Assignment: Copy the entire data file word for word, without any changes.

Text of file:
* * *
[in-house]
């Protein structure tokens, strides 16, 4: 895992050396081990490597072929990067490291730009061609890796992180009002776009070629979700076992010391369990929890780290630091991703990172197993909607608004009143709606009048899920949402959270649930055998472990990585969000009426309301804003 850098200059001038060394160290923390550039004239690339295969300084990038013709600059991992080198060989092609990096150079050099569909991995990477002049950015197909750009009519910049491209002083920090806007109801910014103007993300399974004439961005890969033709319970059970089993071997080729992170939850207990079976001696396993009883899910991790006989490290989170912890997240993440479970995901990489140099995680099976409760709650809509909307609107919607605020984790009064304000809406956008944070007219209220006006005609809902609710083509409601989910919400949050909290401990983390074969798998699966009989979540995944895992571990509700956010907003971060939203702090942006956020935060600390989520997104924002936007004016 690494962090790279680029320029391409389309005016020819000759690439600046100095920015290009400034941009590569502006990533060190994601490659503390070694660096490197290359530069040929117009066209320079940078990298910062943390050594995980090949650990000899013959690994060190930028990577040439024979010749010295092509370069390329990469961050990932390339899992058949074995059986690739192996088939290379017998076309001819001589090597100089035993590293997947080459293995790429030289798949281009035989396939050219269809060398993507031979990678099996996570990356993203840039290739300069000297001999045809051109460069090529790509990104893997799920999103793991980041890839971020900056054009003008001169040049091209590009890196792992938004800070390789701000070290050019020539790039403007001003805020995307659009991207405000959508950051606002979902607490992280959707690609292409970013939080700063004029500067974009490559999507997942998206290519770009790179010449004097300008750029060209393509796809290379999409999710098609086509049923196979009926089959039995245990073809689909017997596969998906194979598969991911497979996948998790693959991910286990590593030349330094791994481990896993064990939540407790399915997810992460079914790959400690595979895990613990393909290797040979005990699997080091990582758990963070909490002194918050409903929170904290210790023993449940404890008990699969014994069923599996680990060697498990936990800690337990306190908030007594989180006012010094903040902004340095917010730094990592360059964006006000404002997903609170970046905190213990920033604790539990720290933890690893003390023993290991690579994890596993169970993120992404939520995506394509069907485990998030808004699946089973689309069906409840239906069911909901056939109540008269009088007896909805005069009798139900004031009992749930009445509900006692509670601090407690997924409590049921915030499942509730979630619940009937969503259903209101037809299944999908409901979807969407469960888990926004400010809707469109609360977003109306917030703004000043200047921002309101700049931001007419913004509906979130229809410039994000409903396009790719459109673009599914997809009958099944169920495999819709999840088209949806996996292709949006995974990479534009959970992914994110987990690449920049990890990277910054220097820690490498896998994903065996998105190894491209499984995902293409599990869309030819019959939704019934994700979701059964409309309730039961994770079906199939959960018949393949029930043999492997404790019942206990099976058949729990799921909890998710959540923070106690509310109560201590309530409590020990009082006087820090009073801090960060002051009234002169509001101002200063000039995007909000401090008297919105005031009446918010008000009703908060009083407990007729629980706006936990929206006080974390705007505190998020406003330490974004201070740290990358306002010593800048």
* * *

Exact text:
[in-house]
């Protein structure tokens, strides 16, 4: 895992050396081990490597072929990067490291730009061609890796992180009002776009070629979700076992010391369990929890780290630091991703990172197993909607608004009143709606009048899920949402959270649930055998472990990585969000009426309301804003 850098200059001038060394160290923390550039004239690339295969300084990038013709600059991992080198060989092609990096150079050099569909991995990477002049950015197909750009009519910049491209002083920090806007109801910014103007993300399974004439961005890969033709319970059970089993071997080729992170939850207990079976001696396993009883899910991790006989490290989170912890997240993440479970995901990489140099995680099976409760709650809509909307609107919607605020984790009064304000809406956008944070007219209220006006005609809902609710083509409601989910919400949050909290401990983390074969798998699966009989979540995944895992571990509700956010907003971060939203702090942006956020935060600390989520997104924002936007004016 690494962090790279680029320029391409389309005016020819000759690439600046100095920015290009400034941009590569502006990533060190994601490659503390070694660096490197290359530069040929117009066209320079940078990298910062943390050594995980090949650990000899013959690994060190930028990577040439024979010749010295092509370069390329990469961050990932390339899992058949074995059986690739192996088939290379017998076309001819001589090597100089035993590293997947080459293995790429030289798949281009035989396939050219269809060398993507031979990678099996996570990356993203840039290739300069000297001999045809051109460069090529790509990104893997799920999103793991980041890839971020900056054009003008001169040049091209590009890196792992938004800070390789701000070290050019020539790039403007001003805020995307659009991207405000959508950051606002979902607490992280959707690609292409970013939080700063004029500067974009490559999507997942998206290519770009790179010449004097300008750029060209393509796809290379999409999710098609086509049923196979009926089959039995245990073809689909017997596969998906194979598969991911497979996948998790693959991910286990590593030349330094791994481990896993064990939540407790399915997810992460079914790959400690595979895990613990393909290797040979005990699997080091990582758990963070909490002194918050409903929170904290210790023993449940404890008990699969014994069923599996680990060697498990936990800690337990306190908030007594989180006012010094903040902004340095917010730094990592360059964006006000404002997903609170970046905190213990920033604790539990720290933890690893003390023993290991690579994890596993169970993120992404939520995506394509069907485990998030808004699946089973689309069906409840239906069911909901056939109540008269009088007896909805005069009798139900004031009992749930009445509900006692509670601090407690997924409590049921915030499942509730979630619940009937969503259903209101037809299944999908409901979807969407469960888990926004400010809707469109609360977003109306917030703004000043200047921002309101700049931001007419913004509906979130229809410039994000409903396009790719459109673009599914997809009958099944169920495999819709999840088209949806996996292709949006995974990479534009959970992914994110987990690449920049990890990277910054220097820690490498896998994903065996998105190894491209499984995902293409599990869309030819019959939704019934994700979701059964409309309730039961994770079906199939959960018949393949029930043999492997404790019942206990099976058949729990799921909890998710959540923070106690509310109560201590309530409590020990009082006087820090009073801090960060002051009234002169509001101002200063000039995007909000401090008297919105005031009446918010008000009703908060009083407990007729629980706006936990929206006080974390705007505190998020406003330490974004201070740290990358306002010593800048």